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homerp

MT Companies

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homerp

I have recieved photocopies of my grandfather's war records (burned series)

and am unable to attribute a Regiment or Division to his MT Coy. I would be

greatful if anyone has any information.

My grandfather served as a Pte from 1915 to 1919 and was posted with the

British ASC. According to the documentation, after initial Home Service he joined

the 188th Seige Battery (594 Motor Transport Company ASC) was later

reposted to the 406 MT then the 594 again then the 406; 402; 403; 402; 403;

491; 2nd Corps SMTO and discharged.

As he spent much of this time in France, I am trying to understand what all this

means and piece together an overview of his movements and involvement.

Due to distance, access to information is difficult.

My appreciation for any assistance in advance.

Sincerely

Mel White

(Sydney Aust)

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Chris_Baker

Hello Snowy

Here goes

594 MT Company ASC, formed in October 1915, was initially the ammunition column to the 34th Royal Garrison Artillery Brigade in the UK. When it moved to France, it became the Siege Park to II Corps Heavy Artillery, and was later transferred to X Corps in the same role. A Siege Park was essentially the logistic back-up to the Heavy Artillery for spares, tools, supplies, equipment, etc.

406 MT Company ASC had a rather similar history and role. Formed in July 1915, it was initially the ammunition column to the 27th Royal Garrison Artillery Brigade in the UK. When it moved to France, it became the Siege Park to X Corps Heavy Artillery, and later moved to II Corps. {It sounds like 594 and 406 actually switched over...]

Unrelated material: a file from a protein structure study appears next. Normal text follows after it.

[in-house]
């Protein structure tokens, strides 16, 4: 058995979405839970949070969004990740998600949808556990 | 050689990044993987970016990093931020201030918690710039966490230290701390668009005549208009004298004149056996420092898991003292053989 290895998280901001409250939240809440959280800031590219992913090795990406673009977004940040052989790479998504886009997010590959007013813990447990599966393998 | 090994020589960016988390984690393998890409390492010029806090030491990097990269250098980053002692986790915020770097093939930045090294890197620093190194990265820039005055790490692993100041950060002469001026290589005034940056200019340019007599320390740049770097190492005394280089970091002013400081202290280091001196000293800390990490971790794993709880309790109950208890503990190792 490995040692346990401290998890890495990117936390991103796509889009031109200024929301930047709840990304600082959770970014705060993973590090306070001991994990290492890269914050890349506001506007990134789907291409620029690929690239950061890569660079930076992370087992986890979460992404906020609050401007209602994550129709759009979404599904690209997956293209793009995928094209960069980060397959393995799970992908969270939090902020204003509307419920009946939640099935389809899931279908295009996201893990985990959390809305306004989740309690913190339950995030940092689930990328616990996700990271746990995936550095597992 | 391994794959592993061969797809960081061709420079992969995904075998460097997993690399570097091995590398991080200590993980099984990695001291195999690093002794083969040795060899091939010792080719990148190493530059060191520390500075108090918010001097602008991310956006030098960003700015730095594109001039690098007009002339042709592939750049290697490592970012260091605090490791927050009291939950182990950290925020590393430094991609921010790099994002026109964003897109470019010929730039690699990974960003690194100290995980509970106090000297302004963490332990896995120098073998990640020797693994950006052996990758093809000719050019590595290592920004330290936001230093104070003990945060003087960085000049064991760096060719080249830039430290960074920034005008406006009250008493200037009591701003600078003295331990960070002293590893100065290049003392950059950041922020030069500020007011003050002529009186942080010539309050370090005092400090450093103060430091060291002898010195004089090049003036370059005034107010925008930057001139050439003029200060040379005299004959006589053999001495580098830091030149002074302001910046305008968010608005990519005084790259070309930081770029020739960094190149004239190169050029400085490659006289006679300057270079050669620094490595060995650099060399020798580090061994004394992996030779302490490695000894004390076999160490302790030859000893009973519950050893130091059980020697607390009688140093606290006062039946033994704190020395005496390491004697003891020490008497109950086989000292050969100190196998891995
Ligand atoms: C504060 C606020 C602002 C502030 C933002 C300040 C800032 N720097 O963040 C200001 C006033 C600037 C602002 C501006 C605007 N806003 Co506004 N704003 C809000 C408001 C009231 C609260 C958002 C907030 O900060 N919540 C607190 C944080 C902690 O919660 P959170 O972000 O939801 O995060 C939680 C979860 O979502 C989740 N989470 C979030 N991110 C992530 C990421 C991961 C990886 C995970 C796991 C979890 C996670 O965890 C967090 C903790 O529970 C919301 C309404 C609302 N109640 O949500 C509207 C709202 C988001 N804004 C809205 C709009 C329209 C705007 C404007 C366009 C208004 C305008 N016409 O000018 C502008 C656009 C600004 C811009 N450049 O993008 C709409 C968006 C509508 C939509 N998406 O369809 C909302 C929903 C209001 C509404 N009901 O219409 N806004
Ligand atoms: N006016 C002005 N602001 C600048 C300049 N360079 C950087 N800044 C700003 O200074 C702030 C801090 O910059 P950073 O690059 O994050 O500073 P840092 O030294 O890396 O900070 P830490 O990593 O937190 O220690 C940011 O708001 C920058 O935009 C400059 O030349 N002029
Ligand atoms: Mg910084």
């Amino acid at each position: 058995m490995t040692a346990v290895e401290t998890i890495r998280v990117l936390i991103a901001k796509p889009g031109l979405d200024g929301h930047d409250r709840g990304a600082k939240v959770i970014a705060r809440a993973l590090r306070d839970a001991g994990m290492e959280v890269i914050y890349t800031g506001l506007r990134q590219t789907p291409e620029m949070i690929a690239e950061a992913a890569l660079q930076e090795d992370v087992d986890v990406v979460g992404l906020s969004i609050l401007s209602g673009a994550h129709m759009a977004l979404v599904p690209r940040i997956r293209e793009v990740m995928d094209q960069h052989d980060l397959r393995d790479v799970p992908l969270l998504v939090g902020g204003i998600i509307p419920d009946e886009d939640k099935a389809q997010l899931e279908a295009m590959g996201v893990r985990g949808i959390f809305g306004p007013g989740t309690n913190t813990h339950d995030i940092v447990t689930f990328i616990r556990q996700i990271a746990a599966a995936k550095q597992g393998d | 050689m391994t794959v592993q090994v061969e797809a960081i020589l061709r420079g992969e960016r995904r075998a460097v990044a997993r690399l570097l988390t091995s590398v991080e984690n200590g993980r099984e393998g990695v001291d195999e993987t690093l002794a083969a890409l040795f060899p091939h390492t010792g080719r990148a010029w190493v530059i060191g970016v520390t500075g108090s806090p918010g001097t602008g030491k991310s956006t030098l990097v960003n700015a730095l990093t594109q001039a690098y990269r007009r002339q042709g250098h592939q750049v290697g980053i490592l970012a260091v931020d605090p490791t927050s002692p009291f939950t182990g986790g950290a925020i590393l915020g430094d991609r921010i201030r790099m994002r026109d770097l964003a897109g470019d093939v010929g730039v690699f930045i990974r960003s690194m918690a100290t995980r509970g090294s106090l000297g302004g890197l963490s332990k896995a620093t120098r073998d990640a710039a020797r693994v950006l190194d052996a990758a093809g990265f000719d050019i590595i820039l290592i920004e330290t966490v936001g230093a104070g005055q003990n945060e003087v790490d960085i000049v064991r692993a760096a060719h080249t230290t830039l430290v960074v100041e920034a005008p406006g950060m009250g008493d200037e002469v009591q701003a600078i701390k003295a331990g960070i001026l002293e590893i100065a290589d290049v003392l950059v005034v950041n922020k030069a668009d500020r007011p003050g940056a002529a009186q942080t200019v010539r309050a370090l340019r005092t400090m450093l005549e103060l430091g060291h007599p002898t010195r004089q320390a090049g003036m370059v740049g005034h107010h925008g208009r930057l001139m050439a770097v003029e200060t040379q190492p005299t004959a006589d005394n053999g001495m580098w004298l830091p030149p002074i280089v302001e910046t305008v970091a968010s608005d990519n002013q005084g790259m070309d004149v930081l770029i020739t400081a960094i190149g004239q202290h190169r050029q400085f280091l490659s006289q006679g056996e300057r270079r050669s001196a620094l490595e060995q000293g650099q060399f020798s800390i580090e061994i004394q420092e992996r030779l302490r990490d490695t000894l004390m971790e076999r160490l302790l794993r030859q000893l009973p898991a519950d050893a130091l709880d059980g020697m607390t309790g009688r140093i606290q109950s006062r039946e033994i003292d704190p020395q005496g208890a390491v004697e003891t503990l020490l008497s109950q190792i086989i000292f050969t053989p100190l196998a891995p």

402 MT Company ASC also had a similar history and role. Formed in July 1915, it was initially the ammunition column to the 25th Royal Garrison Artillery Brigade in the UK. When it moved to France, it became the Siege Park to IV Corps Heavy Artillery, and later moved to the Canadian Corps.

It will not surprise you that 403 MT Company ASC also had a similar history and role. Formed in July 1915, it was initially the ammunition column to the 26th Royal Garrison Artillery Brigade in the UK. When it moved to France, it became the Siege Park to II ANZAC Heavy Artillery, and later moved to XXII Corps.

Lastly 491 MT Company ASC: Formed in August 1915, when moved to France, it became the Ammunition Column to 28th Brigade RGA, and later (November 1917) moved to Italy with XI Corps.

So your grandfather was always involved with the motor transport lugging stuff about for the heavies. Hope that helps you with beginning to trace his movements.

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Sgt York

Snowy,

I think SMTO may have stood for: SIEGE MOTOR TRANSPORT ORDNANCE.

Ronnie.

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homerp

Gentlemen,

thankyou so much for your informative and prompt responses.

After spending too many hours searching sites and noticeboards etc

trying to find info on the various Corps and trying to understand how

this all fits together I must confess I don't understand how the MT's

fit into the Order of Battle.

Spare the ignorance, but it seems the term Ammunition Column

would fit within the Divisional Artillery grouping as in the

57th Divisional Ammunition Column. But then I notice that there

is another group referred to as the ASC such as the

57th Divisional Train ASC.

I also note that when the MT arrives O/S it is often assigned as a

Siege Park to a Heavy Artillary Corps. Does the MT belong directly

to the Corps as a sperate ASC unit or is it part of a division or is

it something altogether different.

I understand the role they played in providing support but unless

I can attach them to some sort of specific divisional movement,

information is very scarce. Any advice would be greatly appreciated.

I placed an order for the book by Young "Army Service Corps 1902-1919"

which may be helpful, but at the moment I'm in possession of information

I don't know how to use.

Once again thank you for your assistance.

Sincerely,

Mel White

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